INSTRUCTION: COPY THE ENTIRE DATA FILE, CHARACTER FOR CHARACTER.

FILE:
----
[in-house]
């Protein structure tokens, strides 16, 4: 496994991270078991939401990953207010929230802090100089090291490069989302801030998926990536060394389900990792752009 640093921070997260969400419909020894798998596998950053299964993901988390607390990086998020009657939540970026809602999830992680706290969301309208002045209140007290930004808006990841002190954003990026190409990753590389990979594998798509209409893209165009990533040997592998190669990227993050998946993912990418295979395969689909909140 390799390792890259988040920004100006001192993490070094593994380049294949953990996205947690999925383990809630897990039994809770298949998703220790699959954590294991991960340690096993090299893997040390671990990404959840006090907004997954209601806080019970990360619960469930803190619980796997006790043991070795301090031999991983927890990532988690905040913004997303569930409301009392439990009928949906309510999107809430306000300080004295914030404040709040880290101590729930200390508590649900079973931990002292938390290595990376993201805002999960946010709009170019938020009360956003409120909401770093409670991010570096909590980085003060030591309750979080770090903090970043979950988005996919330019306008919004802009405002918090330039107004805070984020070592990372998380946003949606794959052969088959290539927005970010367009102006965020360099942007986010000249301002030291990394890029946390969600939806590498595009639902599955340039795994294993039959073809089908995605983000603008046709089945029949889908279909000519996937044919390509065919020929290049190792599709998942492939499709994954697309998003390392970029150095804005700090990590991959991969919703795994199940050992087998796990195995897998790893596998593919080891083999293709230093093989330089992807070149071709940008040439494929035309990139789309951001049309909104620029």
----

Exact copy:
[in-house]
């Protein structure tokens, strides 16, 4: 496994991270078991939401990953207010929230802090100089090291490069989302801030998926990536060394389900990792752009 640093921070997260969400419909020894798998596998950053299964993901988390607390990086998020009657939540970026809602999830992680706290969301309208002045209140007290930004808006990841002190954003990026190409990753590389990979594998798509209409893209165009990533040997592998190669990227993050998946993912990418295979395969689909909140 390799390792890259988040920004100006001192993490070094593994380049294949953990996205947690999925383990809630897990039994809770298949998703220790699959954590294991991960340690096993090299893997040390671990990404959840006090907004997954209601806080019970990360619960469930803190619980796997006790043991070795301090031999991983927890990532988690905040913004997303569930409301009392439990009928949906309510999107809430306000300080004295914030404040709040880290101590729930200390508590649900079973931990002292938390290595990376993201805002999960946010709009170019938020009360956003409120909401770093409670991010570096909590980085003060030591309750979080770090903090970043979950988005996919330019306008919004802009405002918090330039107004805070984020070592990372998380946003949606794959052969088959290539927005970010367009102006965020360099942007986010000249301002030291990394890029946390969600939806590498595009639902599955340039795994294993039959073809089908995605983000603008046709089945029949889908279909000519996937044919390509065919020929290049190792599709998942492939499709994954697309998003390392970029150095804005700090990590991959991969919703795994199940050992087998796990195995897998790893596998593919080891083999293709230093093989330089992807070149071709940008040439494929035309990139789309951001049309909104620029």